This guide illustrates the important aspects of Florida's Revised Power of Attorney Act that went into effect October 1, 2011.
What is a Power of Attorney?
A power of Attorney (POA) is a document that gives someone the legal authority to act on your behalf. The powers specified in the document may be general powers such as the power to sell a car, or specific powers such as the power to make a gift of a car.
Who is a Principal?
The person giving the power to act is called the Principal. The powers granted under a Power of Attorney must be used for the benefit of the Principal.
Who is an Agent?
An agent (previously referred to as the attorney-in-fact) is the person to whom the power to act on behalf of the Principal is given. The Revised Florida Power of Attorney Act (effective October 1, 2011) changed the term reffering to such an individual from "attorney-in-fact" to "agent".
What are the different types of Powers of Attorney documents?
A Limited Power of Attorney is exactly as it sounds, a grant of limited authority to an Agent to act on behalf of the Principal. For example, a Principal may give a limited power of attorney to an Agent to sell a car in Florida. A General Power of Attorney is also exactly as it sounds, a grant of general authority to an Agent to act on behalf of the Principal. With a General Power of Attorney, the authority to act on behalf of the Principal is extinguished upon the death, revocation, or incapacity of the Principal. A Durable Power of Attorney, in contrast, is a grant of authority to an Agent to act on behalf of the Principal, despite the subsequent incapacity of the Principal. A Springing Power of Attorney is a grant of authority to an Agent to act on behalf of the Principal that only becomes effective upon the happening of a certain event, such as the incapacity of the Principal. As of October 1, 2011, Springing Powers of Attorney are no longer valid in Florida.
What duties does my Agent have?
While the various authority granted to an Agent to act on behalf of a Principal may be limited or general, certain Duties of the Agent owing to the Principal acting on behalf of the Principal may not be amended or modified. These include (1) the Duty not to act contrary to the Principal's reasonable expectations actually known by the Agent, (2) the Duty to act in good faith, (3) the Duty to attempt to preserve the Principal's estate plan, to the extent actually known by the agent, if preserving the plan is consistent with the Principal's best interest based on relevant factors, (5) the Duty to keep records of all receipts, disbursements, and transactions made on behalf of the principal, and (6) the Duty to create and maintain an accurate inventory each time the agent accesses the Principal's safe-deposit box.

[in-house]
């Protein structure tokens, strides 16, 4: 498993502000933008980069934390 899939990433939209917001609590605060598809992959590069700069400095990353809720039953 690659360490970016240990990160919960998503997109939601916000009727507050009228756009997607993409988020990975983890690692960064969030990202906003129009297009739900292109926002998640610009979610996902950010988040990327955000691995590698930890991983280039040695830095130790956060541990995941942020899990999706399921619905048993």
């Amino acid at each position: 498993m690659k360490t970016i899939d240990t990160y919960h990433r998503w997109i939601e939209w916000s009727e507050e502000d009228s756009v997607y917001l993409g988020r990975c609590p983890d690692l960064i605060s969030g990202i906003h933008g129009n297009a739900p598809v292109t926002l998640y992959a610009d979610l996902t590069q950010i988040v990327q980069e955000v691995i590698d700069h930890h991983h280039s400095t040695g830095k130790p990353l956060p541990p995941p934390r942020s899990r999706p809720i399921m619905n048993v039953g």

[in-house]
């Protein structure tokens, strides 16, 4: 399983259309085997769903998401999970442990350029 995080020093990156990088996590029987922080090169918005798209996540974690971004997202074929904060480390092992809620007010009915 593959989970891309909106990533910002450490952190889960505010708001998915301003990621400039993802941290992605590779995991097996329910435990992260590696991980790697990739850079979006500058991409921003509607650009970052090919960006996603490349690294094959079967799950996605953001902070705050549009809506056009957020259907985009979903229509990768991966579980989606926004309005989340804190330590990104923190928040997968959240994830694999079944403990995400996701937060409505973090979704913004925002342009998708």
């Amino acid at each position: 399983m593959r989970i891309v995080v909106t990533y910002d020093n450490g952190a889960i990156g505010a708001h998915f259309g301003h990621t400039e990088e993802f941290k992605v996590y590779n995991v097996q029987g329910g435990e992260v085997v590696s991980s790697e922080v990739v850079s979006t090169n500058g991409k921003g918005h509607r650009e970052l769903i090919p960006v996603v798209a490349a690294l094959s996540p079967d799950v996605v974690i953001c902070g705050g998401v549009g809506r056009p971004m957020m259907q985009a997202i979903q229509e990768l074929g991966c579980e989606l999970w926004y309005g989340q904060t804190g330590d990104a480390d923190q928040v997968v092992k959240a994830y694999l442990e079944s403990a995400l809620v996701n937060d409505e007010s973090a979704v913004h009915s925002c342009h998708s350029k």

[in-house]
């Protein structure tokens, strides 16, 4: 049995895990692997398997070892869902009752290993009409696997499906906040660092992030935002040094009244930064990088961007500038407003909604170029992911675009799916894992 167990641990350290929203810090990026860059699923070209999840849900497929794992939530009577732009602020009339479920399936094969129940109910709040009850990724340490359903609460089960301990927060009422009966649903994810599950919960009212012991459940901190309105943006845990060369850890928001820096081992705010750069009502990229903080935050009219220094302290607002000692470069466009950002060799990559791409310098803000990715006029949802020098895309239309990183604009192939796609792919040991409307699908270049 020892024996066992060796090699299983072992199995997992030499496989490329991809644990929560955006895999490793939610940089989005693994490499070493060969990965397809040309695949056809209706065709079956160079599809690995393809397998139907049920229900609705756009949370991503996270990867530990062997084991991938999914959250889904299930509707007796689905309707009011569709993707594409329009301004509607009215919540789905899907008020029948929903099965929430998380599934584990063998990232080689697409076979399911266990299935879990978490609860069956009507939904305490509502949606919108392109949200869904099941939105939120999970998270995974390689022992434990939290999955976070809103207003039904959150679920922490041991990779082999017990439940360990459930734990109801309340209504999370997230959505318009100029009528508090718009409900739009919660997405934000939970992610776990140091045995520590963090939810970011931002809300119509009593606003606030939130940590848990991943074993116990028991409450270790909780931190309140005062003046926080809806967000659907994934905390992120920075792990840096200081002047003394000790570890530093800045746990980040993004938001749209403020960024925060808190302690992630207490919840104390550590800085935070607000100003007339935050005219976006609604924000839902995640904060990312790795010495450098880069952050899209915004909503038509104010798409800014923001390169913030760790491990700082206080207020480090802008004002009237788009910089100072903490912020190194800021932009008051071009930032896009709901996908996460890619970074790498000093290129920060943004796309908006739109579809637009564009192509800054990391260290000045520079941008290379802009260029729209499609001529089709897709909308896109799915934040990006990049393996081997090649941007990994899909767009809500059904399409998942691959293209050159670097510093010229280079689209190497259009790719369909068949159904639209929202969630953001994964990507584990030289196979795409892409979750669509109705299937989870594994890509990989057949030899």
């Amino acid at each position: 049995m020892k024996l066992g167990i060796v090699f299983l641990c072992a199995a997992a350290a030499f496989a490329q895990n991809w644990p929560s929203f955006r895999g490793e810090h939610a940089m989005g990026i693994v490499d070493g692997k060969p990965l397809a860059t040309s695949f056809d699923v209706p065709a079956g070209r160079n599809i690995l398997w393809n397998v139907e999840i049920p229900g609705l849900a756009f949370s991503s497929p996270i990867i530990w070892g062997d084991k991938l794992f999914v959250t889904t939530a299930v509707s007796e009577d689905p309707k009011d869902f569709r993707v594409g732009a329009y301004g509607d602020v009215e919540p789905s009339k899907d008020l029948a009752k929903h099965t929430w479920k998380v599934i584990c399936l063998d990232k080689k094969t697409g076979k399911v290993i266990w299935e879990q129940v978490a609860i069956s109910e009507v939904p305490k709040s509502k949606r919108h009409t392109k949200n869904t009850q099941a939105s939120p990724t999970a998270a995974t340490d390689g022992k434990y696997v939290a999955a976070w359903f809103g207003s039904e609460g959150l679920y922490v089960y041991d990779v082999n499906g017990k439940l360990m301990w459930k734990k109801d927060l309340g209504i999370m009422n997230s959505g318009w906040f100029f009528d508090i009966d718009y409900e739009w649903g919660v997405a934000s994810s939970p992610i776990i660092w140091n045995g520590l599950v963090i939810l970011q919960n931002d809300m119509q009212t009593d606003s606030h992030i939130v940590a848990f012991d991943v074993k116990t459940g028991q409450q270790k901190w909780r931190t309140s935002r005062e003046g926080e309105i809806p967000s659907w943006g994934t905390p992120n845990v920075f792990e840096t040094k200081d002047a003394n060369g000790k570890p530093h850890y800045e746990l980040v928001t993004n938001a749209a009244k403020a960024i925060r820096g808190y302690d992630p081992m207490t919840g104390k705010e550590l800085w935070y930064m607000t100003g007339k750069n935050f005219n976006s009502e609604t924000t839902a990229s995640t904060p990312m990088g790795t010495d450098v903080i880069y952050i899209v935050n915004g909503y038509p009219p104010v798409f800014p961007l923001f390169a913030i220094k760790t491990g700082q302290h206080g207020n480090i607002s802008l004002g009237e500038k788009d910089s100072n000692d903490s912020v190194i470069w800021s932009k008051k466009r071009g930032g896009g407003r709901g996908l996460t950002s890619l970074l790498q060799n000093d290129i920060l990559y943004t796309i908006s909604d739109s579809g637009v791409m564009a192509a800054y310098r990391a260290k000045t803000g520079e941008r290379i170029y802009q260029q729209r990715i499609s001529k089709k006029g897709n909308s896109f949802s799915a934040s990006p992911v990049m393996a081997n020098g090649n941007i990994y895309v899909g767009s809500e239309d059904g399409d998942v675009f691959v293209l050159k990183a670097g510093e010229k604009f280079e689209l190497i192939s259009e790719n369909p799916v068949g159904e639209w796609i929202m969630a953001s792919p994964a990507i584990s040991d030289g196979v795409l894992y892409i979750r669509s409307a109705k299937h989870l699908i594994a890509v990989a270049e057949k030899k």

What are the so-called "Super Powers" under the Revised Florida Power of Attorney Act?
The Revised Florida Power of Attorney Act introduced what are called "Super Powers" or specific grants of authority, which include: (1) the power to create an Inter Vivos Trust, (2) the Power to Amend, Modify, Revoke, or Terminate a Trust created by the Principal, the Power to make gifts (certain restrictions apply), (4) the Power to Create or Change Rights of Survivorship, and (5) the Power to Create or Change Beneficiary Designations.
How long do Powers of Attorney last in Florida?
Powers of Attorney may be revoked at any time by the Principal, so long as the Principal has the capacity to do so. Revocation may be immediate. However, it is important to notify interested parties of any such Revocation, including hospitals, banks and financial institutions, government agencies, and any other parties or individuals who may act in reliance upon a previously valid Power of Attorney.
Additional resources provided by the author
The Florida Bar has also published a helpful guide discussing Powers of Attorney and the various rules relating to the them. It can be found in the link below.
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